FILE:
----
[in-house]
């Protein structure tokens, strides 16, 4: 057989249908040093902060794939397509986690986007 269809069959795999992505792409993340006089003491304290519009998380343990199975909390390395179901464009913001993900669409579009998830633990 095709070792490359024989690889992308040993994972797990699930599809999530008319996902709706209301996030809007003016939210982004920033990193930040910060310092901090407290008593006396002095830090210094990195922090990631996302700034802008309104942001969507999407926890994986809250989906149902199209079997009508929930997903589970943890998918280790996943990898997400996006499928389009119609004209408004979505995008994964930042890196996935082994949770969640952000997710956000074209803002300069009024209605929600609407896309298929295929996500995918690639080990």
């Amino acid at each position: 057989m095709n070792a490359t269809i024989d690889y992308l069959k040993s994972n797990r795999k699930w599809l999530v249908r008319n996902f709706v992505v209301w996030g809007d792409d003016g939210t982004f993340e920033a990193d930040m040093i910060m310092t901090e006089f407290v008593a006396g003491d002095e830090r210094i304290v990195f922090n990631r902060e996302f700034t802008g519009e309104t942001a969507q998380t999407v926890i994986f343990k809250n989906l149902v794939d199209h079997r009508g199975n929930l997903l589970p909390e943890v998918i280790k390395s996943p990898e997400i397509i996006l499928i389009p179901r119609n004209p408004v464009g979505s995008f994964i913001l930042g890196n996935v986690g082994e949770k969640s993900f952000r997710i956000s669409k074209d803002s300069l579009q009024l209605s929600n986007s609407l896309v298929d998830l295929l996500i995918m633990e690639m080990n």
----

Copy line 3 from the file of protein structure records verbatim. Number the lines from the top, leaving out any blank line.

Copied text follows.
């Amino acid at each position: 057989m095709n070792a490359t269809i024989d690889y992308l069959k040993s994972n797990r795999k699930w599809l999530v249908r008319n996902f709706v992505v209301w996030g809007d792409d003016g939210t982004f993340e920033a990193d930040m040093i910060m310092t901090e006089f407290v008593a006396g003491d002095e830090r210094i304290v990195f922090n990631r902060e996302f700034t802008g519009e309104t942001a969507q998380t999407v926890i994986f343990k809250n989906l149902v794939d199209h079997r009508g199975n929930l997903l589970p909390e943890v998918i280790k390395s996943p990898e997400i397509i996006l499928i389009p179901r119609n004209p408004v464009g979505s995008f994964i913001l930042g890196n996935v986690g082994e949770k969640s993900f952000r997710i956000s669409k074209d803002s300069l579009q009024l209605s929600n986007s609407l896309v298929d998830l295929l996500i995918m633990e690639m080990n």